“[G]overnment shall not collect more in taxes than are owed, nor shall it take more property than is necessary to serve the public[.]”
With these words, the Michigan Supreme Court on Friday confirmed what Uri Rafaeli and his attorneys knew all along: The government violates constitutional property rights when it takes more than it is owed from individuals to collect unpaid taxes.
Before Uri Rafaeli’s victory in the Michigan Supreme Court on Friday, Michigan’s counties routinely violated property rights with impunity, engaging in what the Pacific Legal Foundation has dubbed “home equity theft” — taking the entire value of a home to pay small tax debts.
That’s what Oakland County did to Uri Rafaeli, an 85-year old retired engineer who lost his rental home over an incredibly small property tax debt of $8.41. When County Treasurer Andrew Meisner auctioned the property for $24,500, the county pocketed every penny — $24,215 more than it was owed in taxes, penalties, interest, and costs. In all justice and fairness, that surplus money belongs to Rafaeli.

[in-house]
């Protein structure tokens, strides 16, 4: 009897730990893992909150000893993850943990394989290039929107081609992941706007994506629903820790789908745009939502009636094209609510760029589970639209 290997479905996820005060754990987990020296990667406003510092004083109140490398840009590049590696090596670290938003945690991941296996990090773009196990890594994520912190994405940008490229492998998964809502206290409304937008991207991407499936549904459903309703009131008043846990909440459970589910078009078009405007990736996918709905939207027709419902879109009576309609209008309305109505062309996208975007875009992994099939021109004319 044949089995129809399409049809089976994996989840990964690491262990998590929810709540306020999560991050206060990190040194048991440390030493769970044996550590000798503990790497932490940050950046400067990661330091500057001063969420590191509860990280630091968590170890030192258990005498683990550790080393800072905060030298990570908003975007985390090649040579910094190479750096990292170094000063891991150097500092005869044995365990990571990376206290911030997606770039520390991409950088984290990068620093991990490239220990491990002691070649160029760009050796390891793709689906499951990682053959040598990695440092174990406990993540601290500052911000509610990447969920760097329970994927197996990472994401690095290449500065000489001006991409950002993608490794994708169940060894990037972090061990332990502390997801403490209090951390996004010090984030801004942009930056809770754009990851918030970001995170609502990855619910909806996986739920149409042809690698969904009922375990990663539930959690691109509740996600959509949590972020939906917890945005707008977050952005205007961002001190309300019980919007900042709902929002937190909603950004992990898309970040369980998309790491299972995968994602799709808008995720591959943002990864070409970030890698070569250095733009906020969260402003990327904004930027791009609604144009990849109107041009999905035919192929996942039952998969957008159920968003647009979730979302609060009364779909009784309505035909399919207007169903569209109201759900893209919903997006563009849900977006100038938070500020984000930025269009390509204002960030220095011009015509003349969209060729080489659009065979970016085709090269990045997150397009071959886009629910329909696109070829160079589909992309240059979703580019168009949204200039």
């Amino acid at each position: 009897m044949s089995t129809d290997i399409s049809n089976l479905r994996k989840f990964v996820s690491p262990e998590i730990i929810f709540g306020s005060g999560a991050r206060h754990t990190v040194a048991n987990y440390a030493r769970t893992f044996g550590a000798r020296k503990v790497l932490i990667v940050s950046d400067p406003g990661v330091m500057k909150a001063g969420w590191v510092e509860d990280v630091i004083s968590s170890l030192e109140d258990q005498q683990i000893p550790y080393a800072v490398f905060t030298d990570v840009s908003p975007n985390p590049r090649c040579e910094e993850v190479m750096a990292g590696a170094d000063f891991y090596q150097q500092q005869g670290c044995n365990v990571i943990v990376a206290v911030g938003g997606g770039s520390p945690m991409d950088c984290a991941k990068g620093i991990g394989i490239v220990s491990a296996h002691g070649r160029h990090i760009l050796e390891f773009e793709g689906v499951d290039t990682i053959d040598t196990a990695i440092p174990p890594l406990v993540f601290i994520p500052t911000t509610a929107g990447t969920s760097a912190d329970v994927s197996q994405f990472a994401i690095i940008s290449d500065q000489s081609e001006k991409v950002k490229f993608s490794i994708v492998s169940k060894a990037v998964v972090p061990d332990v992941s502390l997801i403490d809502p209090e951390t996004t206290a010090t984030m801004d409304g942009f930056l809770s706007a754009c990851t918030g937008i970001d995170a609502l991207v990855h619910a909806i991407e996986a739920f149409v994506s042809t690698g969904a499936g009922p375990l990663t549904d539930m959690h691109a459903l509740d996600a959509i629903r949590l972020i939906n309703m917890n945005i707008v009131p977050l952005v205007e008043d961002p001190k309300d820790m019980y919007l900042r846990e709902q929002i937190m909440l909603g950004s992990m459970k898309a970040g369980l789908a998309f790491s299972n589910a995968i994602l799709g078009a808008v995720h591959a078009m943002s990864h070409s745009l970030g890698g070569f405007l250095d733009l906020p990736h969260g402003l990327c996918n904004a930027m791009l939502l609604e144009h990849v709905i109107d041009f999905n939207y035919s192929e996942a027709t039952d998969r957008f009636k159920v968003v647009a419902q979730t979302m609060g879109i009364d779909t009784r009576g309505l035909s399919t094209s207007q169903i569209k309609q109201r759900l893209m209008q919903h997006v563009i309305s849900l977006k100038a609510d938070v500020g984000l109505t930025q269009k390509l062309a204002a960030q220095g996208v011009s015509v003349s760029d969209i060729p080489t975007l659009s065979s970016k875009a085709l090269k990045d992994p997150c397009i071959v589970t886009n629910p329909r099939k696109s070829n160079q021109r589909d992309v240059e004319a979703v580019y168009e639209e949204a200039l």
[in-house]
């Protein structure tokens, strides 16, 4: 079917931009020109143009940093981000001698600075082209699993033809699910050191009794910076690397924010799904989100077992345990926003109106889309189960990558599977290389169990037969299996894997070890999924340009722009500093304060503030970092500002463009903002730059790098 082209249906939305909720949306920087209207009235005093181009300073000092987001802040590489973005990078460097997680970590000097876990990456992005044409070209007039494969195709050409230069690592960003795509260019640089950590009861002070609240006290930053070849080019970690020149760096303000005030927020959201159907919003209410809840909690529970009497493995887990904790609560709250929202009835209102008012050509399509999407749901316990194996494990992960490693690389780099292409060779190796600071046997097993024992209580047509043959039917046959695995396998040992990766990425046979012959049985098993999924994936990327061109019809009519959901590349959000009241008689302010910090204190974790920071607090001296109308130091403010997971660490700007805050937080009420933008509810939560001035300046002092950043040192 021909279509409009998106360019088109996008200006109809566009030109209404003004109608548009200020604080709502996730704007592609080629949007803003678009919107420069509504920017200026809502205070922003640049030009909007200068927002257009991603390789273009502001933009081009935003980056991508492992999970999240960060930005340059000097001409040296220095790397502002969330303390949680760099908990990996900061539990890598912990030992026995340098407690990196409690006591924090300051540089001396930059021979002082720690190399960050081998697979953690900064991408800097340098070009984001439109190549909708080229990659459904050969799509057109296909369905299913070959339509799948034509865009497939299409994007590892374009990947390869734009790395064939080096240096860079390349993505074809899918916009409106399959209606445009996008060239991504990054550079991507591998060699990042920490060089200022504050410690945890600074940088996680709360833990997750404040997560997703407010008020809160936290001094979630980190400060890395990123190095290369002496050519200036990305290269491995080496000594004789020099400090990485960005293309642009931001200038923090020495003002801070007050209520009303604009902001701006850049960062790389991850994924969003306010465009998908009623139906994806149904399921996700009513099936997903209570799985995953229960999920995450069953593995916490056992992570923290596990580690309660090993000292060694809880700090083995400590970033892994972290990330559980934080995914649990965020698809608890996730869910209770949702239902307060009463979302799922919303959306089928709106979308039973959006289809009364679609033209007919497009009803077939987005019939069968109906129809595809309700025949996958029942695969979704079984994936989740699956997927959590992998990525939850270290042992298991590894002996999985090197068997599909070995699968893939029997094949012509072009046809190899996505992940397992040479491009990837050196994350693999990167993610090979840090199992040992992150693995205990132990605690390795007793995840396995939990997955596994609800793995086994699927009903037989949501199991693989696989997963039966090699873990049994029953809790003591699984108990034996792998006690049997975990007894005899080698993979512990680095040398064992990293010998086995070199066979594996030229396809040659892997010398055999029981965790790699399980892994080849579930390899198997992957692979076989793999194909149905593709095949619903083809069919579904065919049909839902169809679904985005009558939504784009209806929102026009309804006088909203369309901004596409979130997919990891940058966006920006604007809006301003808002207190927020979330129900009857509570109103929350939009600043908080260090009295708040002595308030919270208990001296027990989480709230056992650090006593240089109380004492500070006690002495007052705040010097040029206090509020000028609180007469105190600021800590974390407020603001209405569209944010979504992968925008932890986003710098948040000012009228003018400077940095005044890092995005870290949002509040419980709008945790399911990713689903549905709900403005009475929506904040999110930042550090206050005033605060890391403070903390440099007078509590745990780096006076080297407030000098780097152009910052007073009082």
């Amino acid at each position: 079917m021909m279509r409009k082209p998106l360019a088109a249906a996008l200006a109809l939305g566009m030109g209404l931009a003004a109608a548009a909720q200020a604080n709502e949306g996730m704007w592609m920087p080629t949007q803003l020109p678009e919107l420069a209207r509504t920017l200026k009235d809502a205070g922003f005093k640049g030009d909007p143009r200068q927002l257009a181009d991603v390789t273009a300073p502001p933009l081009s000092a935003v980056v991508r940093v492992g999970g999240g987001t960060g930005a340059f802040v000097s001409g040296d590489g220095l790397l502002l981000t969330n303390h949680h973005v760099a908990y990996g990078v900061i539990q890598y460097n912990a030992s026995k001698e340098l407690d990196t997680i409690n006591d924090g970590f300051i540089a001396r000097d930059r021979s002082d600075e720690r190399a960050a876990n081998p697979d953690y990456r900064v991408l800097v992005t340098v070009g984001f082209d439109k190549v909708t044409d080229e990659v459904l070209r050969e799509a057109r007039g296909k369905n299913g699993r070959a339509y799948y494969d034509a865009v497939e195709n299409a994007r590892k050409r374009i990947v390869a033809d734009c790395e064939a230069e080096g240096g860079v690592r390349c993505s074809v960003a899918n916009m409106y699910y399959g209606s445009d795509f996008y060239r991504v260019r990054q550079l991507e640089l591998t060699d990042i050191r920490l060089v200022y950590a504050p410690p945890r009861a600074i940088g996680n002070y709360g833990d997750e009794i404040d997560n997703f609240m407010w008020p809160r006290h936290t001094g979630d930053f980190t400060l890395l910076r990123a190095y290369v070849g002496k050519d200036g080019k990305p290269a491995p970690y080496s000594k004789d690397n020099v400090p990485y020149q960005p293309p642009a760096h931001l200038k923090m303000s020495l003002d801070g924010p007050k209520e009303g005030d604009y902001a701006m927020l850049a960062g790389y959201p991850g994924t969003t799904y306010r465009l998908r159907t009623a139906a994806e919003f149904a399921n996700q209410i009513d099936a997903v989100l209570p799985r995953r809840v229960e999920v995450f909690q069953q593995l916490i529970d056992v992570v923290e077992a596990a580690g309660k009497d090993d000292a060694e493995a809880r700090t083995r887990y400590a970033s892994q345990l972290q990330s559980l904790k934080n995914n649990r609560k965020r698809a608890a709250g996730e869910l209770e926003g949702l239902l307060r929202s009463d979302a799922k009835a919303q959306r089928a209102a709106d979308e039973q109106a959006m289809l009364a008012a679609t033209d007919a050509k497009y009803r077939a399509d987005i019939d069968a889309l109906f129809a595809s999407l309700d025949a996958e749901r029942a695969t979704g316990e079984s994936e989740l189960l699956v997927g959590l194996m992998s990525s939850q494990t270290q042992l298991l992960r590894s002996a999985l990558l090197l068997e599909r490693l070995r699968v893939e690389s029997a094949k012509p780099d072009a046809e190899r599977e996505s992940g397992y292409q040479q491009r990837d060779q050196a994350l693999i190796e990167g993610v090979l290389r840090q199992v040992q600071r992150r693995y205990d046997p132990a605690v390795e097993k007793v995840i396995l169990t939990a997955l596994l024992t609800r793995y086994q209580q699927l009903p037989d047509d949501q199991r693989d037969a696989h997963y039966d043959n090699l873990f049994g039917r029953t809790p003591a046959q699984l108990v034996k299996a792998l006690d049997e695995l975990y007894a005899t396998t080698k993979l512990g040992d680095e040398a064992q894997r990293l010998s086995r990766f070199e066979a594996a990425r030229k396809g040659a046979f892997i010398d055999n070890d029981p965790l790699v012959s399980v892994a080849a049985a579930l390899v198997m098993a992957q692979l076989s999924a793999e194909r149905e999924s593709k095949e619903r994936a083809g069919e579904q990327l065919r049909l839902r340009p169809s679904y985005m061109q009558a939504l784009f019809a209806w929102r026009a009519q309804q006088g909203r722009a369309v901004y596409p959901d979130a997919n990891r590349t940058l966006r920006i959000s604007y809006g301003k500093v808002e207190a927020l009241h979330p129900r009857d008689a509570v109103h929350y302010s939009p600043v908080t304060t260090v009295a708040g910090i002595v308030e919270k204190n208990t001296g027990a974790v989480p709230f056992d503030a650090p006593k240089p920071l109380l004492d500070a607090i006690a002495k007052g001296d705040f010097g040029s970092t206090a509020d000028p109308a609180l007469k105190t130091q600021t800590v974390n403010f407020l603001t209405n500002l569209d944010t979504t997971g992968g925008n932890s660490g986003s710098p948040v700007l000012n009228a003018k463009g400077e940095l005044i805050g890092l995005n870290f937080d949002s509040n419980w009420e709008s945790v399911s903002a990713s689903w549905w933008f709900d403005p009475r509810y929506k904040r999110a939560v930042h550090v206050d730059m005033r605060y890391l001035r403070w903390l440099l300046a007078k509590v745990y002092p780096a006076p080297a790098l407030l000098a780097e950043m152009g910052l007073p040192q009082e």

Fortunately, the Michigan Supreme Court unanimously corrected the injustice and ended the perverse incentive for counties to take homes to collect nominal tax debts.
The court’s ruling affirms that Michigan’s Constitution does not allow the government to keep surplus proceeds from a tax sale; keeping it is unconstitutional. The decision explains the fundamental nature of the property right violated by counties across the state. The court noted that even the Magna Carta, the 13th century document that proclaimed rights of Englishman long before American’s founding, “recognized that tax collectors could only seize property to satisfy the value of the debt payable to the Crown, leaving the property owner with the excess.” This principle was also “firmly established in the early years of Michigan’s statehood.”
Source : Opinion: State’s highest court upholds fundamental property rights“, Detroit News, July 13, 2020., “